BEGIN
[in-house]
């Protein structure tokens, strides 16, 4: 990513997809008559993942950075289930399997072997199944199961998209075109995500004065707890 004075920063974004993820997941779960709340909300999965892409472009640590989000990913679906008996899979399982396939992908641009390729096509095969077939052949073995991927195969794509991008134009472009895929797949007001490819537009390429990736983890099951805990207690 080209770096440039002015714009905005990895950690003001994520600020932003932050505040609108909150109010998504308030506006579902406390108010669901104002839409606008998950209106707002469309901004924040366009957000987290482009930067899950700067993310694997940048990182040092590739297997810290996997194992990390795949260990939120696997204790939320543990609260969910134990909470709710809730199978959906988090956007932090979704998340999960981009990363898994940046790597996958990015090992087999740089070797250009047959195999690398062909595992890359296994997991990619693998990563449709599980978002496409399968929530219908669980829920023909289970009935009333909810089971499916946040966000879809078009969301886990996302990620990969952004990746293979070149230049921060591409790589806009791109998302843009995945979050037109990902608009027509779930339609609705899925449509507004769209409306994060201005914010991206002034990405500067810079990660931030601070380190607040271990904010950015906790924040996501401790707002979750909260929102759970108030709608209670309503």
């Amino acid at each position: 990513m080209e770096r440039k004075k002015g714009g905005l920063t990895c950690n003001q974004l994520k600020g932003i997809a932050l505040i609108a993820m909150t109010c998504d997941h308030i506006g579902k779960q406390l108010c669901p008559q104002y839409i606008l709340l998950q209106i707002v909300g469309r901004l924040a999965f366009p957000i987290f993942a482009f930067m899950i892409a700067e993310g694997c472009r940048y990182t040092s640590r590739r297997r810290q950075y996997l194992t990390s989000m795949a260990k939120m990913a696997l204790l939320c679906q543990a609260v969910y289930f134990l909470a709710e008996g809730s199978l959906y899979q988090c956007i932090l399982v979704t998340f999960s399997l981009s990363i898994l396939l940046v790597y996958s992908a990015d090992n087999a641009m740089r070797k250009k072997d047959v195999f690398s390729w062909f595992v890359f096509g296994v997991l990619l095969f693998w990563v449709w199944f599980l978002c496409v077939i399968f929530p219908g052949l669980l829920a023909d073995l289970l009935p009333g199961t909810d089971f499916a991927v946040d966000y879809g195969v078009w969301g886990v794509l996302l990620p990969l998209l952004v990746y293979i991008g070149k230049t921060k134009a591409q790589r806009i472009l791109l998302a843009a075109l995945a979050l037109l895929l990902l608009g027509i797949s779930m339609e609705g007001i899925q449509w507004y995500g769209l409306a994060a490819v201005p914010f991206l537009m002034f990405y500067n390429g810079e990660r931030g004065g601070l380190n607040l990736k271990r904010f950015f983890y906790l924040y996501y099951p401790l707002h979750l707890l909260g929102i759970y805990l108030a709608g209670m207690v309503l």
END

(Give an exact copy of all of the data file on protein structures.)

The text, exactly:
[in-house]
């Protein structure tokens, strides 16, 4: 990513997809008559993942950075289930399997072997199944199961998209075109995500004065707890 004075920063974004993820997941779960709340909300999965892409472009640590989000990913679906008996899979399982396939992908641009390729096509095969077939052949073995991927195969794509991008134009472009895929797949007001490819537009390429990736983890099951805990207690 080209770096440039002015714009905005990895950690003001994520600020932003932050505040609108909150109010998504308030506006579902406390108010669901104002839409606008998950209106707002469309901004924040366009957000987290482009930067899950700067993310694997940048990182040092590739297997810290996997194992990390795949260990939120696997204790939320543990609260969910134990909470709710809730199978959906988090956007932090979704998340999960981009990363898994940046790597996958990015090992087999740089070797250009047959195999690398062909595992890359296994997991990619693998990563449709599980978002496409399968929530219908669980829920023909289970009935009333909810089971499916946040966000879809078009969301886990996302990620990969952004990746293979070149230049921060591409790589806009791109998302843009995945979050037109990902608009027509779930339609609705899925449509507004769209409306994060201005914010991206002034990405500067810079990660931030601070380190607040271990904010950015906790924040996501401790707002979750909260929102759970108030709608209670309503």
């Amino acid at each position: 990513m080209e770096r440039k004075k002015g714009g905005l920063t990895c950690n003001q974004l994520k600020g932003i997809a932050l505040i609108a993820m909150t109010c998504d997941h308030i506006g579902k779960q406390l108010c669901p008559q104002y839409i606008l709340l998950q209106i707002v909300g469309r901004l924040a999965f366009p957000i987290f993942a482009f930067m899950i892409a700067e993310g694997c472009r940048y990182t040092s640590r590739r297997r810290q950075y996997l194992t990390s989000m795949a260990k939120m990913a696997l204790l939320c679906q543990a609260v969910y289930f134990l909470a709710e008996g809730s199978l959906y899979q988090c956007i932090l399982v979704t998340f999960s399997l981009s990363i898994l396939l940046v790597y996958s992908a990015d090992n087999a641009m740089r070797k250009k072997d047959v195999f690398s390729w062909f595992v890359f096509g296994v997991l990619l095969f693998w990563v449709w199944f599980l978002c496409v077939i399968f929530p219908g052949l669980l829920a023909d073995l289970l009935p009333g199961t909810d089971f499916a991927v946040d966000y879809g195969v078009w969301g886990v794509l996302l990620p990969l998209l952004v990746y293979i991008g070149k230049t921060k134009a591409q790589r806009i472009l791109l998302a843009a075109l995945a979050l037109l895929l990902l608009g027509i797949s779930m339609e609705g007001i899925q449509w507004y995500g769209l409306a994060a490819v201005p914010f991206l537009m002034f990405y500067n390429g810079e990660r931030g004065g601070l380190n607040l990736k271990r904010f950015f983890y906790l924040y996501y099951p401790l707002h979750l707890l909260g929102i759970y805990l108030a709608g209670m207690v309503l």